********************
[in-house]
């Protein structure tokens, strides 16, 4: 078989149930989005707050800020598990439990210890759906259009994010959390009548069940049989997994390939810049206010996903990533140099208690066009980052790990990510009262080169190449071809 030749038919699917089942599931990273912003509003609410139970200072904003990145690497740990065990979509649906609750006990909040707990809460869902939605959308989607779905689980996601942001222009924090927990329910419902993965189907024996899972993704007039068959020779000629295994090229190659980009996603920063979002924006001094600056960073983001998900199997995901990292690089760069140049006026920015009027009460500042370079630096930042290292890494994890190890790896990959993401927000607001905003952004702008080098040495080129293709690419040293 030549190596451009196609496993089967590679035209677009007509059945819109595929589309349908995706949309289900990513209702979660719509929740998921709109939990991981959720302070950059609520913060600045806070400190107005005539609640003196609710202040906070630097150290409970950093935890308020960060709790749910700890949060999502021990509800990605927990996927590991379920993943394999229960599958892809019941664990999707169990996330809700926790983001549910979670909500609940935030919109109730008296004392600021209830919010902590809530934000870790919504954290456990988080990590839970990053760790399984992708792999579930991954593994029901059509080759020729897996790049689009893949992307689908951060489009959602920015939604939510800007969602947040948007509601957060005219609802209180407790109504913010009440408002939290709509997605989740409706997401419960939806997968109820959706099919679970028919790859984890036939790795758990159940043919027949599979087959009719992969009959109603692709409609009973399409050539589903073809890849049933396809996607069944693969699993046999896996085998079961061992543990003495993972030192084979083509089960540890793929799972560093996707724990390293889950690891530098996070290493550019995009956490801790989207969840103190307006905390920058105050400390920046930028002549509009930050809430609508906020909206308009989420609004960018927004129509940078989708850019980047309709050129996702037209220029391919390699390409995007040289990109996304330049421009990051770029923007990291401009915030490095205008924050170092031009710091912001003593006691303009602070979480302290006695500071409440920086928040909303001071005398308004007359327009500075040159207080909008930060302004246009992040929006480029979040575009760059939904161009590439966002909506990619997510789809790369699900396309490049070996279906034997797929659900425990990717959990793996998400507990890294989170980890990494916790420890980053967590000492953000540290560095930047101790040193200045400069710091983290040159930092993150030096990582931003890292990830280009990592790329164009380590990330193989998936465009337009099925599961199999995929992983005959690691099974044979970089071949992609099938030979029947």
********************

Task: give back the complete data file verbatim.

[in-house]
């Protein structure tokens, strides 16, 4: 078989149930989005707050800020598990439990210890759906259009994010959390009548069940049989997994390939810049206010996903990533140099208690066009980052790990990510009262080169190449071809 030749038919699917089942599931990273912003509003609410139970200072904003990145690497740990065990979509649906609750006990909040707990809460869902939605959308989607779905689980996601942001222009924090927990329910419902993965189907024996899972993704007039068959020779000629295994090229190659980009996603920063979002924006001094600056960073983001998900199997995901990292690089760069140049006026920015009027009460500042370079630096930042290292890494994890190890790896990959993401927000607001905003952004702008080098040495080129293709690419040293 030549190596451009196609496993089967590679035209677009007509059945819109595929589309349908995706949309289900990513209702979660719509929740998921709109939990991981959720302070950059609520913060600045806070400190107005005539609640003196609710202040906070630097150290409970950093935890308020960060709790749910700890949060999502021990509800990605927990996927590991379920993943394999229960599958892809019941664990999707169990996330809700926790983001549910979670909500609940935030919109109730008296004392600021209830919010902590809530934000870790919504954290456990988080990590839970990053760790399984992708792999579930991954593994029901059509080759020729897996790049689009893949992307689908951060489009959602920015939604939510800007969602947040948007509601957060005219609802209180407790109504913010009440408002939290709509997605989740409706997401419960939806997968109820959706099919679970028919790859984890036939790795758990159940043919027949599979087959009719992969009959109603692709409609009973399409050539589903073809890849049933396809996607069944693969699993046999896996085998079961061992543990003495993972030192084979083509089960540890793929799972560093996707724990390293889950690891530098996070290493550019995009956490801790989207969840103190307006905390920058105050400390920046930028002549509009930050809430609508906020909206308009989420609004960018927004129509940078989708850019980047309709050129996702037209220029391919390699390409995007040289990109996304330049421009990051770029923007990291401009915030490095205008924050170092031009710091912001003593006691303009602070979480302290006695500071409440920086928040909303001071005398308004007359327009500075040159207080909008930060302004246009992040929006480029979040575009760059939904161009590439966002909506990619997510789809790369699900396309490049070996279906034997797929659900425990990717959990793996998400507990890294989170980890990494916790420890980053967590000492953000540290560095930047101790040193200045400069710091983290040159930092993150030096990582931003890292990830280009990592790329164009380590990330193989998936465009337009099925599961199999995929992983005959690691099974044979970089071949992609099938030979029947």